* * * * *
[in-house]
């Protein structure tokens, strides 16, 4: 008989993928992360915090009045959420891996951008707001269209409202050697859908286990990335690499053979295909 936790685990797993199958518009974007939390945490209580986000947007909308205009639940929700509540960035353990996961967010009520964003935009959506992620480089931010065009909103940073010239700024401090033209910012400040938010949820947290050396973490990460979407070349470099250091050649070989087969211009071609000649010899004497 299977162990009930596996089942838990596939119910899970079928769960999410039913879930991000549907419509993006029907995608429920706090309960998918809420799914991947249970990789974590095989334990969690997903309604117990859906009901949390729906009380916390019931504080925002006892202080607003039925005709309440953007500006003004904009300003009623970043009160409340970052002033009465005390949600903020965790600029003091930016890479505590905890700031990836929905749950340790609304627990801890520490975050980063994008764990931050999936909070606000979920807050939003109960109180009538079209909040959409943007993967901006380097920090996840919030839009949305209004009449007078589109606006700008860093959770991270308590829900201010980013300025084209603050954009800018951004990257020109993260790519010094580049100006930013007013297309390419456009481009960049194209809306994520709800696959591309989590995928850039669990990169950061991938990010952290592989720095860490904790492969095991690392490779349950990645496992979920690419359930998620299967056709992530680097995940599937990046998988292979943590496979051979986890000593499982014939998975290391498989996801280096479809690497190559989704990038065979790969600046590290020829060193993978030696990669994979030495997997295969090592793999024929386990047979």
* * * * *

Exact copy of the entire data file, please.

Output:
[in-house]
């Protein structure tokens, strides 16, 4: 008989993928992360915090009045959420891996951008707001269209409202050697859908286990990335690499053979295909 936790685990797993199958518009974007939390945490209580986000947007909308205009639940929700509540960035353990996961967010009520964003935009959506992620480089931010065009909103940073010239700024401090033209910012400040938010949820947290050396973490990460979407070349470099250091050649070989087969211009071609000649010899004497 299977162990009930596996089942838990596939119910899970079928769960999410039913879930991000549907419509993006029907995608429920706090309960998918809420799914991947249970990789974590095989334990969690997903309604117990859906009901949390729906009380916390019931504080925002006892202080607003039925005709309440953007500006003004904009300003009623970043009160409340970052002033009465005390949600903020965790600029003091930016890479505590905890700031990836929905749950340790609304627990801890520490975050980063994008764990931050999936909070606000979920807050939003109960109180009538079209909040959409943007993967901006380097920090996840919030839009949305209004009449007078589109606006700008860093959770991270308590829900201010980013300025084209603050954009800018951004990257020109993260790519010094580049100006930013007013297309390419456009481009960049194209809306994520709800696959591309989590995928850039669990990169950061991938990010952290592989720095860490904790492969095991690392490779349950990645496992979920690419359930998620299967056709992530680097995940599937990046998988292979943590496979051979986890000593499982014939998975290391498989996801280096479809690497190559989704990038065979790969600046590290020829060193993978030696990669994979030495997997295969090592793999024929386990047979």